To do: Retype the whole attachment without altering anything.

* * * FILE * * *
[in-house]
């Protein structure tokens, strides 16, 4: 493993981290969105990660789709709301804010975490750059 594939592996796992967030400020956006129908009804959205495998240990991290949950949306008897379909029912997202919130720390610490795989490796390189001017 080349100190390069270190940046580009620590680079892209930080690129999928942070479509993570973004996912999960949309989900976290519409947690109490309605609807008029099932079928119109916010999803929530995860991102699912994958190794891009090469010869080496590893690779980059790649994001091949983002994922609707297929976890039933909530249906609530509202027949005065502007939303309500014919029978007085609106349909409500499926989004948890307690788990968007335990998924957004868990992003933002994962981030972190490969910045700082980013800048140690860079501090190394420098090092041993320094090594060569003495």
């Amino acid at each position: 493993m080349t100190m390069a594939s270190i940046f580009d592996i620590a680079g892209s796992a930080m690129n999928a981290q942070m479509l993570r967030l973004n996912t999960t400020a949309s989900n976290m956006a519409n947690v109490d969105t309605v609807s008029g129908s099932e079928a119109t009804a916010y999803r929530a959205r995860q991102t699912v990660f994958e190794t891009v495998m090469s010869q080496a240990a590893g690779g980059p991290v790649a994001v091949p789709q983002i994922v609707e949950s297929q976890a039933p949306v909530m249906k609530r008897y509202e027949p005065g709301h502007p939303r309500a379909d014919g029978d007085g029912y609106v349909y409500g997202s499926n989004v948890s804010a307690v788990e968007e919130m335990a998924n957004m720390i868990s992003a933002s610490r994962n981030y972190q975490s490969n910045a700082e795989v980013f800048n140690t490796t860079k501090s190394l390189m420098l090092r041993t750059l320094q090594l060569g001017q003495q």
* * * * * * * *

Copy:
[in-house]
């Protein structure tokens, strides 16, 4: 493993981290969105990660789709709301804010975490750059 594939592996796992967030400020956006129908009804959205495998240990991290949950949306008897379909029912997202919130720390610490795989490796390189001017 080349100190390069270190940046580009620590680079892209930080690129999928942070479509993570973004996912999960949309989900976290519409947690109490309605609807008029099932079928119109916010999803929530995860991102699912994958190794891009090469010869080496590893690779980059790649994001091949983002994922609707297929976890039933909530249906609530509202027949005065502007939303309500014919029978007085609106349909409500499926989004948890307690788990968007335990998924957004868990992003933002994962981030972190490969910045700082980013800048140690860079501090190394420098090092041993320094090594060569003495």
């Amino acid at each position: 493993m080349t100190m390069a594939s270190i940046f580009d592996i620590a680079g892209s796992a930080m690129n999928a981290q942070m479509l993570r967030l973004n996912t999960t400020a949309s989900n976290m956006a519409n947690v109490d969105t309605v609807s008029g129908s099932e079928a119109t009804a916010y999803r929530a959205r995860q991102t699912v990660f994958e190794t891009v495998m090469s010869q080496a240990a590893g690779g980059p991290v790649a994001v091949p789709q983002i994922v609707e949950s297929q976890a039933p949306v909530m249906k609530r008897y509202e027949p005065g709301h502007p939303r309500a379909d014919g029978d007085g029912y609106v349909y409500g997202s499926n989004v948890s804010a307690v788990e968007e919130m335990a998924n957004m720390i868990s992003a933002s610490r994962n981030y972190q975490s490969n910045a700082e795989v980013f800048n140690t490796t860079k501090s190394l390189m420098l090092r041993t750059l320094q090594l060569g001017q003495q």